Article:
Profile: Virago was the only name to pick: Carmen Callil, no ordinary feminist publisher

Click to follow
The Independent Online
THERE is a mystery here. What is one to make of someone acclaimed as a brilliant businesswoman who has, nevertheless, sometimes lost money hand over fist? Of a woman, said to be a brilliant publisher, whose colleagues complain that her list is patchy? Of a woman with a record of feminist achievement who can treat women, especially those who work for her in junior positions, with startling and unnecessary cruelty? Carmen Callil, founder of Virago, the publishing phenomenon that celebrates its 20th birthday this month, is no ordinary citizen.

Twenty years on, it requires some imaginative effort to remember how marginal the Virago idea once sounded: a publishing house run by women, to publish women and uncover the buried traces of earlier feminists, at a time when men's tastes and preoccupations were still assumed to be the universal standard.

The project began around Callil's kitchen table in 1973, financed by overdrafts and the profits from her publicity company. It published its first title - Fenwomen, by Mary Chamberlain - in 1975. Virago was to be one of the publishing phenomena of its time and Callil was to become a mainstream publishing superstar - managing director of Chatto and now, at 55, named as global publisher at large for Random House. For admirers, it is the latest in a long line of Callil triumphs; for critics, she has been kicked upstairs. Is it the end for Carmen Callil, or another new beginning?

Carmen Callil? people say. I don't want to talk about Carmen Callil. Perhaps not, but once they start you could be there for days, reliving the drama, passion and pettiness. Not all seek revenge: many love her. Yes, they insist, absolutely love her. Independent-minded women such as Liz Calder, the publisher, or Helena Kennedy, QC, cannot tell you strongly enough what a wonderful, courageous, generous, considerate, inspirational, funny and brilliant woman she is.

But stop there and you miss the others - those who can barely speak her name without risking a sleepless night. It's not fear of the consequences, however. It's the reliving of it, the stirring up of those emotions, that rage at oneself for allowing her to do that to me.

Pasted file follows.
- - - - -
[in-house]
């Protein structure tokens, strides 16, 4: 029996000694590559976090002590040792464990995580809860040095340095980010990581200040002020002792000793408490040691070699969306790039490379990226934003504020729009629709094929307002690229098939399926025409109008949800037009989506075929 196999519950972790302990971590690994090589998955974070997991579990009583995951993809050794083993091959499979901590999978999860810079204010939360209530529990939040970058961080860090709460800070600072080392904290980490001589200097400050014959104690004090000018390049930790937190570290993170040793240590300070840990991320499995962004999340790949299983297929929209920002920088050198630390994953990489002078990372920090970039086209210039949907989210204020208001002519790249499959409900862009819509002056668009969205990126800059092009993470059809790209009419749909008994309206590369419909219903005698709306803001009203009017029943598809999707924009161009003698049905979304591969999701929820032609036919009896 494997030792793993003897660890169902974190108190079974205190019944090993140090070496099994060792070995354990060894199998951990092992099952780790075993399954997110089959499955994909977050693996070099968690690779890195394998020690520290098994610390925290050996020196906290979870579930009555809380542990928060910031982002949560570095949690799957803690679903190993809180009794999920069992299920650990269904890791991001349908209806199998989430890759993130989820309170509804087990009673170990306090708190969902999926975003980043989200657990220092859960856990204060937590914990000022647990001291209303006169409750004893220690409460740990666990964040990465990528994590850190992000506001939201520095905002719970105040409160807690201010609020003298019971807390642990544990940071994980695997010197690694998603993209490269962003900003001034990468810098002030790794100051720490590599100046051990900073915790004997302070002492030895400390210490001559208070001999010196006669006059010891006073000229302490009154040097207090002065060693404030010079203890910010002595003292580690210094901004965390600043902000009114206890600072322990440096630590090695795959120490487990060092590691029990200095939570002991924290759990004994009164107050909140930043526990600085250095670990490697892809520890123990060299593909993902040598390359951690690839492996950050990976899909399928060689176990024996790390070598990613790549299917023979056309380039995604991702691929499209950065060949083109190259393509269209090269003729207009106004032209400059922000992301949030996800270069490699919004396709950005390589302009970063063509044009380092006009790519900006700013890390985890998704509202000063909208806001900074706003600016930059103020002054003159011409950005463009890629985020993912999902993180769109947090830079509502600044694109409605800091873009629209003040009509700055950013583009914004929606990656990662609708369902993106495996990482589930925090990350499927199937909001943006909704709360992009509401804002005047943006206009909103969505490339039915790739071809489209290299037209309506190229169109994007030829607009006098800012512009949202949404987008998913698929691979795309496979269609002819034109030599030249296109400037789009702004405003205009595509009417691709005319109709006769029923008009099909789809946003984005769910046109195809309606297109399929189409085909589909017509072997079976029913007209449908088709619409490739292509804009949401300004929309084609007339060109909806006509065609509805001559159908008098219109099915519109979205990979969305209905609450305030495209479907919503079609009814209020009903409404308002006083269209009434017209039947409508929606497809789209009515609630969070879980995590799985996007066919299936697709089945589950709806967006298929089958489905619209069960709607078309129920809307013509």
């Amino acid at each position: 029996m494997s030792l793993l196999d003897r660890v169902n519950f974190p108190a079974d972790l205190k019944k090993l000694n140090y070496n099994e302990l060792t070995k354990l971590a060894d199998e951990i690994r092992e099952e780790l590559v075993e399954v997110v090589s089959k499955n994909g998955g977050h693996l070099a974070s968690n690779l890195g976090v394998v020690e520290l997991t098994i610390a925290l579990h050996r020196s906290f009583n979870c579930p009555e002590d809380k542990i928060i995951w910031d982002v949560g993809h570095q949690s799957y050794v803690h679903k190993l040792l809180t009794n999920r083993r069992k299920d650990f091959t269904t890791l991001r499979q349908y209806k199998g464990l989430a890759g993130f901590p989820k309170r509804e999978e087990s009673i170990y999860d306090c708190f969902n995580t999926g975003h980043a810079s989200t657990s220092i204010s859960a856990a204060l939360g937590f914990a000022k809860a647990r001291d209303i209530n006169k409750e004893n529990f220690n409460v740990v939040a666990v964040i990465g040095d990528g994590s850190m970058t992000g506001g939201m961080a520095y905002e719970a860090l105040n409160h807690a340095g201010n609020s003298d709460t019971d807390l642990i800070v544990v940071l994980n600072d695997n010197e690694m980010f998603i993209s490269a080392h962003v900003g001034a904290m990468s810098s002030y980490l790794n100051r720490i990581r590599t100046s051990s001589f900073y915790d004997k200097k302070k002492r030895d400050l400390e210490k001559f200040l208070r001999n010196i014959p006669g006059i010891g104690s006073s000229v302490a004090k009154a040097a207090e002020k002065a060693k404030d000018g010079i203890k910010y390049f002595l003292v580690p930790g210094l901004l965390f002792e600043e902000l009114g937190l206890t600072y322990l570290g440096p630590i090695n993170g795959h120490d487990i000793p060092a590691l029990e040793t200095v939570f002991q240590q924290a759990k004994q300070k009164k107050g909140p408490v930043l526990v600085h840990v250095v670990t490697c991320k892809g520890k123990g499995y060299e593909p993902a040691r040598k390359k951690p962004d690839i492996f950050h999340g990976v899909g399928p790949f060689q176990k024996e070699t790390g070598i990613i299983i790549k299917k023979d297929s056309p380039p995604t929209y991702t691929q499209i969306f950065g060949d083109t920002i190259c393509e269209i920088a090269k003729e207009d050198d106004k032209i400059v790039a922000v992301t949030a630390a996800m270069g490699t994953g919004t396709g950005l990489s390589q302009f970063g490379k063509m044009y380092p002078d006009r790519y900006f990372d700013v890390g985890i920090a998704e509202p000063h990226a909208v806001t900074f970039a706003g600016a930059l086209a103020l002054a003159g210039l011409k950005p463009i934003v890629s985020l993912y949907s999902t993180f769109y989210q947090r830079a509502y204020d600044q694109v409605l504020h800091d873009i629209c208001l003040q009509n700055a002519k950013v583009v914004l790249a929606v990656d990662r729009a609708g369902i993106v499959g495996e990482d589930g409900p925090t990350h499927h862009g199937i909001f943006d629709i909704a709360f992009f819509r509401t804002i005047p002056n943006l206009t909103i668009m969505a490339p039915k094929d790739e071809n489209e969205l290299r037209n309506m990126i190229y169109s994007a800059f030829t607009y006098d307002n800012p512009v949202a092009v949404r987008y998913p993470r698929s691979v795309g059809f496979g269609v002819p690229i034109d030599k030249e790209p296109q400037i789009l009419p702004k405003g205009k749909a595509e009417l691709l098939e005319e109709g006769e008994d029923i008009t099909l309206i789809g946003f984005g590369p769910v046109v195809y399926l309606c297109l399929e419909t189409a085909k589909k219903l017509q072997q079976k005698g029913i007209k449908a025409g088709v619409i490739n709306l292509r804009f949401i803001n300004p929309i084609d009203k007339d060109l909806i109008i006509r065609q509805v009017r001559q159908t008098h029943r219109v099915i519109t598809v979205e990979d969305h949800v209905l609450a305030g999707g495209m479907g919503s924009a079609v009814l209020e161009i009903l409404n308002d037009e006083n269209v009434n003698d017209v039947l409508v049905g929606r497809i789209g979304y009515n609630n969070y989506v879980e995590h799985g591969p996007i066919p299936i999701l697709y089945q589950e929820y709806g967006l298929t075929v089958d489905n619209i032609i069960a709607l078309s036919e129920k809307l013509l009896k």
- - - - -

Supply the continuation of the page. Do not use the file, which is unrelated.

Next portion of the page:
Carmen Callil has got away with quite a lot, but has never quite escaped her demons. These go back a long way, to a narrow, impoverished and pious middle-class upbringing in Melbourne, Australia. Her father was a barrister, of Lebanese descent, not an easy thing to be in Thirties Australia. His passion was books, bought in job lots at auction then sifted for the treasured volumes. The rest were piled in the garden shed. Her mother's family is Irish. There were four children, some affluence, then tragedy: when Carmen was five, her father began the slow, painful process of dying from Hodgkin's disease. When she was eight, he died.

She had been sent to a Catholic boarding school during this agony, to be educated by nuns whom she has described as narrow, joyless and bent on making a lady of her. They failed, but they marked her indelibly with the sense of a vengeful God watching, waiting for her to stumble and, she says, a powerful sense of personal guilt. Escape, in the holidays, was into the garden shed, reading the discarded volumes of her dead father: biographies of obscure 19th-century English characters, forgotten novels by such writers as Henry Handel Richardson.

University offered no escape, except into books. She lived at home, read English at the dogmatic, Leavisite English department of Melbourne University and, she says, never met anybody who wasn't Catholic. The day she graduated, aged 22, she left home and Australia. It was 1960.

IF THIS account - her own - is accurate, there is a further mystery. So far we have a story of repression and escape, not rebellion. But by the time she was noticed in England, there was a very different Carmen Callil. She had tasted adventure in Italy, discovered sex, freedom and parties - an adolescence postponed. On the way, she had reinvented herself. Gone was the Catholic girl from Melbourne, in her place the Australian abroad, crashing through British mores with the energy of a coiled spring. She had adopted an Australian bully-girl persona, borrowed from the tough guy Australian male - one foot on the bar and lots of swagger - for whom good manners were just another kind of Pommie bullshit.

It is a style that has lots of admirers. 'She has wonderful qualities,' says Helena Kennedy, 'that people admire in a man and find terribly frightening in a woman.' And the sheer force of it was always shot through with intelligence, energy and a dazzling charm. It was Swinging London and there were plenty of jobs and nightlife. After a brief spell working, implausibly, for Marks & Spencer, she found work doing publicity in a succession of publishing houses. She helped with publicity at Ink, the Sixties weekly, and met Rosie Boycott and Marsha Rowe, two of the founders of Spare Rib, Britain's first feminist magazine. It gave Callil an idea: if they could do that in magazines, she could do it in book publishing.